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US Attorney General Pick Offers No Firm Answer on Legality of Torture


President Bush's nominee for U.S. attorney general has upset Democratic lawmakers over his stance concerning torture.

Michael Mukasey told the Senate Judiciary Committee Thursday he could not state whether certain types of interrogation are torture, including a practice known as waterboarding, or simulated drowning. He insisted that torture in and of itself violates the U.S. Constitution.

The Bush administration has come under fire for allowing U.S. intelligence agents to use such methods on captured terror suspects.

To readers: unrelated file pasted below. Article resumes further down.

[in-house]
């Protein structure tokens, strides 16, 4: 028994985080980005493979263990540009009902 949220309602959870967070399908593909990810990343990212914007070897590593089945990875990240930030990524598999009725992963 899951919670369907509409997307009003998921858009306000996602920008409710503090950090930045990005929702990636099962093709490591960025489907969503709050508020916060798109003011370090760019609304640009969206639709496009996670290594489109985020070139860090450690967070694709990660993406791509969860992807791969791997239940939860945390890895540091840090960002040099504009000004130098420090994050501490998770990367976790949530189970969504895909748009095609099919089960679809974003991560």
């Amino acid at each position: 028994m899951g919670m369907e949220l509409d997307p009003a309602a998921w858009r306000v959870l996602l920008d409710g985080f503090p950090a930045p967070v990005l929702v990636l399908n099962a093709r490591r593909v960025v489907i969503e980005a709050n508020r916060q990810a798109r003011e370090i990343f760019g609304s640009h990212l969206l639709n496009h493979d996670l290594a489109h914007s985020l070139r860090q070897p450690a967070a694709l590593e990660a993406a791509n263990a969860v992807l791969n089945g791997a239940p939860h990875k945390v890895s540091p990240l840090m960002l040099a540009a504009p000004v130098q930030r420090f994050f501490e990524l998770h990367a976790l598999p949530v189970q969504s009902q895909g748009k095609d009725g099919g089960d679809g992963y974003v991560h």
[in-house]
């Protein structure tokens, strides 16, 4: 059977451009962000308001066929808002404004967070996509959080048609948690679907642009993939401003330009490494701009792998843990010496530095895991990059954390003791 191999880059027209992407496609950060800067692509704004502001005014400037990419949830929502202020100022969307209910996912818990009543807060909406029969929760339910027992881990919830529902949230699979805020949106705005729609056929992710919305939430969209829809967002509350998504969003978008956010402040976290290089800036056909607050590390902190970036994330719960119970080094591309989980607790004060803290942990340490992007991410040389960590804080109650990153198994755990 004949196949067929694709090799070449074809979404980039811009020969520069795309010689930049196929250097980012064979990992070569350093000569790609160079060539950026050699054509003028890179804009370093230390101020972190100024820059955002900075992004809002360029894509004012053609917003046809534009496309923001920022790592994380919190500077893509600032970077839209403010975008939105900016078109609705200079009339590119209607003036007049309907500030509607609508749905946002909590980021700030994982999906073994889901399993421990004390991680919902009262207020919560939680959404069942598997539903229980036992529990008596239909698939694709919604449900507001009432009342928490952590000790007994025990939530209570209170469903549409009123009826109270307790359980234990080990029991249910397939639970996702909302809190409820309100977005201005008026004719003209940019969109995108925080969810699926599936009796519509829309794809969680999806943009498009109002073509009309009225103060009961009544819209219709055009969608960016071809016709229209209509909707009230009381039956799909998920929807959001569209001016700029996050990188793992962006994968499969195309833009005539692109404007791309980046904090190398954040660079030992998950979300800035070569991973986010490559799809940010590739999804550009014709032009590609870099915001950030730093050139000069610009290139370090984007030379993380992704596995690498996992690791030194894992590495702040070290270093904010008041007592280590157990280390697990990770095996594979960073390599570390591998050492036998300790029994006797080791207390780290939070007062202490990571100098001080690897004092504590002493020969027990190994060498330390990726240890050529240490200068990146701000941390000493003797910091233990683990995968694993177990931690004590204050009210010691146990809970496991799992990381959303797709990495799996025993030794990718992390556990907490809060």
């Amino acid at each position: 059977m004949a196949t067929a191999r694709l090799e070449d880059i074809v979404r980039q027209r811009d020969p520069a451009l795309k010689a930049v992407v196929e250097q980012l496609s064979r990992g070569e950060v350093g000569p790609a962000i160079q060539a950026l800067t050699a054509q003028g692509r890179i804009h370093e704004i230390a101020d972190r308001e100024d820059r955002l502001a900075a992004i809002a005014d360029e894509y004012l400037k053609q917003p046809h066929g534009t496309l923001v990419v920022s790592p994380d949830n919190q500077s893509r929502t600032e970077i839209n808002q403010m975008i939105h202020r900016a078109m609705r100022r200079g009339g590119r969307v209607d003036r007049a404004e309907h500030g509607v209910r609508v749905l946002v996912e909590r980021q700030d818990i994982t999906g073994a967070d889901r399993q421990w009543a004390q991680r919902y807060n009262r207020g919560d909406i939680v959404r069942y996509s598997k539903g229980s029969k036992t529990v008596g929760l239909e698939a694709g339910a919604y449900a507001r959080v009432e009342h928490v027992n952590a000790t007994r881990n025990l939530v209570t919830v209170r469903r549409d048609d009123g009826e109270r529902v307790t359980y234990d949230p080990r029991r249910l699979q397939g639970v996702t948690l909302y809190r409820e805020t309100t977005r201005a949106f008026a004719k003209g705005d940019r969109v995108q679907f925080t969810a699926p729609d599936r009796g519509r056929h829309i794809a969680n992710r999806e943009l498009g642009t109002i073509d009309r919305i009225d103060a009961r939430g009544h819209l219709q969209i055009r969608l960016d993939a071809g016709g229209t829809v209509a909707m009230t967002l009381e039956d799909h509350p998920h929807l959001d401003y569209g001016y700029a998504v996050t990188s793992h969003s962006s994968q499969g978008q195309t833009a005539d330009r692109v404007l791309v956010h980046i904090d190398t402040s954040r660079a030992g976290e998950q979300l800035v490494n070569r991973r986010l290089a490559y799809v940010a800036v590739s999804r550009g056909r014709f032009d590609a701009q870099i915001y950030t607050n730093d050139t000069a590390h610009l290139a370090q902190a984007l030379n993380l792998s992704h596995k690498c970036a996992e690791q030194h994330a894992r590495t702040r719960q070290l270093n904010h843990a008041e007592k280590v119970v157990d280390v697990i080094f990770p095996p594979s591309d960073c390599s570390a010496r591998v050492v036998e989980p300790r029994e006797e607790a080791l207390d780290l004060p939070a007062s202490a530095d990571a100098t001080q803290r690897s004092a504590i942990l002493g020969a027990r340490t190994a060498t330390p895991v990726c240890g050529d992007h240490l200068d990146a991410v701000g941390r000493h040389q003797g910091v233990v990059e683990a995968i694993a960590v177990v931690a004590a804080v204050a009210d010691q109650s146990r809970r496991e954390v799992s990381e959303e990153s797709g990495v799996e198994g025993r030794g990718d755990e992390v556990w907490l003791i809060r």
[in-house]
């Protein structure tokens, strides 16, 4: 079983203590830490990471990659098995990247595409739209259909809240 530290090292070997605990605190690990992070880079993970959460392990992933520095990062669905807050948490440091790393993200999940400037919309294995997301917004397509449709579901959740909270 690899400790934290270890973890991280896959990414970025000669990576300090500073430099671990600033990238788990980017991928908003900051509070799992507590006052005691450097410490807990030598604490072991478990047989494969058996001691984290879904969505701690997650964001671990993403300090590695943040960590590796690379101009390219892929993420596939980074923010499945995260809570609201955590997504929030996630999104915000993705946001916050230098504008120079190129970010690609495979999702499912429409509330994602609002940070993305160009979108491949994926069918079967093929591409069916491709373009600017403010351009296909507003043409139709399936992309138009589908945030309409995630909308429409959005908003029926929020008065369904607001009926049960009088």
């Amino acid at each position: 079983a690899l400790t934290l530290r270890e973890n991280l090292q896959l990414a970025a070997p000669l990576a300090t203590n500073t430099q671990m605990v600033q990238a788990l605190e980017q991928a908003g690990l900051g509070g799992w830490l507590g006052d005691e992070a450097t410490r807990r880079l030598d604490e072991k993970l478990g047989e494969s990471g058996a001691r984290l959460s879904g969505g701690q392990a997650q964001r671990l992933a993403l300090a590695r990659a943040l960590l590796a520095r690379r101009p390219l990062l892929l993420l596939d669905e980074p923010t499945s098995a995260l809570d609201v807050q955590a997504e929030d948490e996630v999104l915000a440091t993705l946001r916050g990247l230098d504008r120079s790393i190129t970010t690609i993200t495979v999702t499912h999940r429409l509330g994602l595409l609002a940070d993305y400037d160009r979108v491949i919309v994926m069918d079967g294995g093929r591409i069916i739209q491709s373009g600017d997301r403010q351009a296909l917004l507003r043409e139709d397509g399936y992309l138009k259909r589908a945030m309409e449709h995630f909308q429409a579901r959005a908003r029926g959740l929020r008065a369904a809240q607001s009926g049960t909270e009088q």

Vermont Democrat Patrick Leahy, who chairs the Judiciary Committee, says he wants written answers from Mukasey before scheduling a final committee vote.

A White House spokesman, Tony Fratto, says Mukasey was in no position to discuss interrogation techniques because he has not been briefed on them.

The retired federal judge also told the panel that the president is authorized to carry out a secret surveillance program under his constitutional role as commander-in-chief - the ultimate civilian authority over the nation's military.

The committee held hearings Wednesday and Thursday to decide whether to recommend to confirm Mukasey to succeed Alberto Gonzales. Gonzales resigned in August amid widespread criticism of mismanagement.

Despite his testimony Thursday, Mukasey is likely to be confirmed to the post by the full Senate.

Some information for this report was provided by AP and Reuters.

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